One of the most sensitive issues arising from this draft is the disclosure to the public of the names and addresses of the covered recipients, together with information of a financial nature.  Since the draft Decree provides that covered companies should disclose to the public financial information resulting from their various interactions with covered recipients, together with the names and addresses of the concerned recipients, the question arises as to whether such requirements comply with the general principles of protecting the private lives of the recipients. 

The legal obligation of disclosure provided for by the FSA, as detailed by the current version of the draft Decree, “could be considered as a limitation to the covered recipients’ right to respect for their private lives.  Limitations to fundamental rights such as the right to respect for private life are acceptable only if they are provided for by law, respect the essence of those rights and freedoms and, subject to the principle of proportionality, are necessary for, and genuinely meet objectives of, general interest or the need to protect the rights and freedoms of others.” 

B&M noted that the current draft version of the FSA could be challenged “if it was considered as a disproportionate means to achieve its objective (preventing potential conflicts of interest), compared with the potential infringement of the covered recipients’ right to respect for their private lives.”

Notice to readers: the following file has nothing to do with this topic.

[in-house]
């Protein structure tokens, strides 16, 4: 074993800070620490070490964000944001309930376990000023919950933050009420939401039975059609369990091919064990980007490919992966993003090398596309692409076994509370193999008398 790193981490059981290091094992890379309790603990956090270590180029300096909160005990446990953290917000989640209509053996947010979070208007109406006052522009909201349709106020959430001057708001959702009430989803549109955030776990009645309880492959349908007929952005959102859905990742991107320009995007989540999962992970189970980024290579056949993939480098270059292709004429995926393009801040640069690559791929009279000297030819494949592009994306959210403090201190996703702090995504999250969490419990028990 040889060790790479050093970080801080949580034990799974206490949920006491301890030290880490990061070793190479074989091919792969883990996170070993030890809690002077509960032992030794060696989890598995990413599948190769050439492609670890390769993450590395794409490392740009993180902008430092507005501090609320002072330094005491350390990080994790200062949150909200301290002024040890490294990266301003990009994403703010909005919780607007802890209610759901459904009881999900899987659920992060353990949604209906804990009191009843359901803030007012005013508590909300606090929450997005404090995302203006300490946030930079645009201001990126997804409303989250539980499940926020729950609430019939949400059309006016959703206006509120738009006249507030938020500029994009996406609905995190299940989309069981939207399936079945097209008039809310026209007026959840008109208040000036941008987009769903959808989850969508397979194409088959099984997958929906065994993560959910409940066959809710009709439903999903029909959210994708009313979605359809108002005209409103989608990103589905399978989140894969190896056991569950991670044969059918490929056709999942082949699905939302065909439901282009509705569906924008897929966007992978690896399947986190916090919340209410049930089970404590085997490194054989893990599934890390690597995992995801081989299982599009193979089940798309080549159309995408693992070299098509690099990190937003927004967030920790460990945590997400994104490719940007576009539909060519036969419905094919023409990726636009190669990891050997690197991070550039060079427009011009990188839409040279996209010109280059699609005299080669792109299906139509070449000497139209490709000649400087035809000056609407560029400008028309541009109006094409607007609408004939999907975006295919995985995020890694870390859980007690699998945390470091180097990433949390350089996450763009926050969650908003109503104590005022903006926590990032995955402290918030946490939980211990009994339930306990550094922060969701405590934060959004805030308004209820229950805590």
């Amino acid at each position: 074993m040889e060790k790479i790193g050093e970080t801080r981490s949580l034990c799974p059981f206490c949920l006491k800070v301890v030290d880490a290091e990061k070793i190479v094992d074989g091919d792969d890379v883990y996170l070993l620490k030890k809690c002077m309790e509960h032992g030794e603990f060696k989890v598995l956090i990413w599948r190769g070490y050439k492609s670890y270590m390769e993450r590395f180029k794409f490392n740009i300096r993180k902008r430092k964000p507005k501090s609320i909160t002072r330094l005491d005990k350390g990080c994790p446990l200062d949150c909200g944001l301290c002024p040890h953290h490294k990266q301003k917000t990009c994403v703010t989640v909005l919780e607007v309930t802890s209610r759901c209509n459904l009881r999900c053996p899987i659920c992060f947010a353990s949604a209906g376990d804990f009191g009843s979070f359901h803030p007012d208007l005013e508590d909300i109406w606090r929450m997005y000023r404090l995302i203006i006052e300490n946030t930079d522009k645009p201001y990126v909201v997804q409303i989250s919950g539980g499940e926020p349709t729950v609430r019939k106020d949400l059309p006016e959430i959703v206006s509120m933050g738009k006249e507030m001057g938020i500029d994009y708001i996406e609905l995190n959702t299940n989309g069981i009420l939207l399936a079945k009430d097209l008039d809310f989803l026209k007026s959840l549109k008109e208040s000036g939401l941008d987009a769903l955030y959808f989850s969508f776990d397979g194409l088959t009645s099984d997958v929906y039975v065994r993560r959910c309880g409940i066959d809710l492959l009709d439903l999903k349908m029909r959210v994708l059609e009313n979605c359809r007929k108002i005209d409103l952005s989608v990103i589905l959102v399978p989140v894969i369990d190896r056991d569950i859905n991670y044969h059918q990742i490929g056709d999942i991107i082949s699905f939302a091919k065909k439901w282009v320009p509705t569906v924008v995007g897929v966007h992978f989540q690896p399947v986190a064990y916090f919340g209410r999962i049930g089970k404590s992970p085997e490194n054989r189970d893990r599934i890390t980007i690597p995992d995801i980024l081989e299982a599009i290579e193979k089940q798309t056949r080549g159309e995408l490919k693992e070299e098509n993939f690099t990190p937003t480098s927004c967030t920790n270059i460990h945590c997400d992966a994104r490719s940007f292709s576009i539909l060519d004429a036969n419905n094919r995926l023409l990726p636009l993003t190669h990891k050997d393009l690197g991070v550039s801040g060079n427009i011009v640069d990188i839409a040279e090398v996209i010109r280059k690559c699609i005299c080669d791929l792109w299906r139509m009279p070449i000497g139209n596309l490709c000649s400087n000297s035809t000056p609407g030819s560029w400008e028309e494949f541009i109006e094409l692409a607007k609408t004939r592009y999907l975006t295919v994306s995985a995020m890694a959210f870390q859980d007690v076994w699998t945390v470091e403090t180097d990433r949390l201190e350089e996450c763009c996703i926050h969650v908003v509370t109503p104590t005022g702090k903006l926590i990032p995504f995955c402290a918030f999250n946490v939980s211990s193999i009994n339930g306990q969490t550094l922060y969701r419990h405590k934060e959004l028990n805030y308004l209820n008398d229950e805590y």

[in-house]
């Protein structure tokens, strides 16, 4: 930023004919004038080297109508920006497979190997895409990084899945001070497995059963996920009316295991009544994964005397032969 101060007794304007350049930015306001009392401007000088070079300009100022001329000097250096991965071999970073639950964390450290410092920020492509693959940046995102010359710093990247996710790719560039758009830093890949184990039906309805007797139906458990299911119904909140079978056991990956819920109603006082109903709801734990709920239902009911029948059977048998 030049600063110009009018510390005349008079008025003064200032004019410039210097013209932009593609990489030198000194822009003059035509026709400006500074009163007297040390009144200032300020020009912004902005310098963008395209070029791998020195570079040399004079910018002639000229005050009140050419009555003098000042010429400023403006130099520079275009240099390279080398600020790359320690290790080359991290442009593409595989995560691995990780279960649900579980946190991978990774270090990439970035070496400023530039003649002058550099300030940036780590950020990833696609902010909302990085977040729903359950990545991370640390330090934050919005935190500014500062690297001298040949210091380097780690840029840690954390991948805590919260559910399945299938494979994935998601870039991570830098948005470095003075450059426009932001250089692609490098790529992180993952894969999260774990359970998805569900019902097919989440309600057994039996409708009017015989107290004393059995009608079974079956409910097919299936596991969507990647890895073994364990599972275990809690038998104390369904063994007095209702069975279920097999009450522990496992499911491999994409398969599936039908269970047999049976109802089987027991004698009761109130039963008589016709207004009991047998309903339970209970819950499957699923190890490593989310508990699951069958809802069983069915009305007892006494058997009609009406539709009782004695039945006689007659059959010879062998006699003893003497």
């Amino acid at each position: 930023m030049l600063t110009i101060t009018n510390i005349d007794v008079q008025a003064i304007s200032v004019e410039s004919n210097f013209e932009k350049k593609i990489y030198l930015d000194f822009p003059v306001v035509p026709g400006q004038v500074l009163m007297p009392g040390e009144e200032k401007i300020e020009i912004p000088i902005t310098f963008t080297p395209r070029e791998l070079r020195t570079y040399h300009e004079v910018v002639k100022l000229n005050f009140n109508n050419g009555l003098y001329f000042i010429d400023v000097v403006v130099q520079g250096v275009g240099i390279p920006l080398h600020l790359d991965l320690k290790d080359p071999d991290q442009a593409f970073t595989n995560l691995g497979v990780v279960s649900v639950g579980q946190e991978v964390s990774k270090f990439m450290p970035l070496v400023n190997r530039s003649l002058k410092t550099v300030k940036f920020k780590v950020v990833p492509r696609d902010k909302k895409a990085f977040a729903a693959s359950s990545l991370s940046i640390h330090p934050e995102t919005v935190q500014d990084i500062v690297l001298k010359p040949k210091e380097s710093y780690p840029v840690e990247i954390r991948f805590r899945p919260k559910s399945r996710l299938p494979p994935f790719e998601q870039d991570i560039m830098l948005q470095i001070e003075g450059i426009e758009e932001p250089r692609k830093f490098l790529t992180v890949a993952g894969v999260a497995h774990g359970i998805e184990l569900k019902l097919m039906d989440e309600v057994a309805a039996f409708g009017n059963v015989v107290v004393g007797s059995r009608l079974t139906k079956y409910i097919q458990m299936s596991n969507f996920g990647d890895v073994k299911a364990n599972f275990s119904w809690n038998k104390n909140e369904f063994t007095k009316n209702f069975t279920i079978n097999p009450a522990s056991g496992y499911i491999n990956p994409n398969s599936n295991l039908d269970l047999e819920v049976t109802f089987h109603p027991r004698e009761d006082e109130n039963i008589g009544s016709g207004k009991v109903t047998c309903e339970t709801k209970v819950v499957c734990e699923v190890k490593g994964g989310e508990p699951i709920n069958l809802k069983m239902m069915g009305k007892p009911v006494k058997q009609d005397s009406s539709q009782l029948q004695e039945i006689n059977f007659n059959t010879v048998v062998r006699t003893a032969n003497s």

Belgian law does not provide for any disclosure obligation equivalent to that required by the FSA.  However, the possibility to introduce similar requirements in Belgium is currently being discussed within the Federal Agency for Medicines and Health Products (FAMHP) and the industry associations ( for pharmaceutical companies and Unamec for medical devices manufacturers).  Moreover, Belgian regulations already provides for transparency. 

Internal recordkeeping within pharmaceutical companies: each holder of a marketing authorization for a medicinal product must keep an internal file (i.e. a database) listing and including evidences of 

  • all gifts, premiums, benefits offered to HCPs, and
  • invitations and financial support at scientific events (including the hospitality and participation costs) offered to HCPs and
  • all agreements entered into with HCPs. This internal file can be screened by the inspectors of the FAMHP in case of inspection.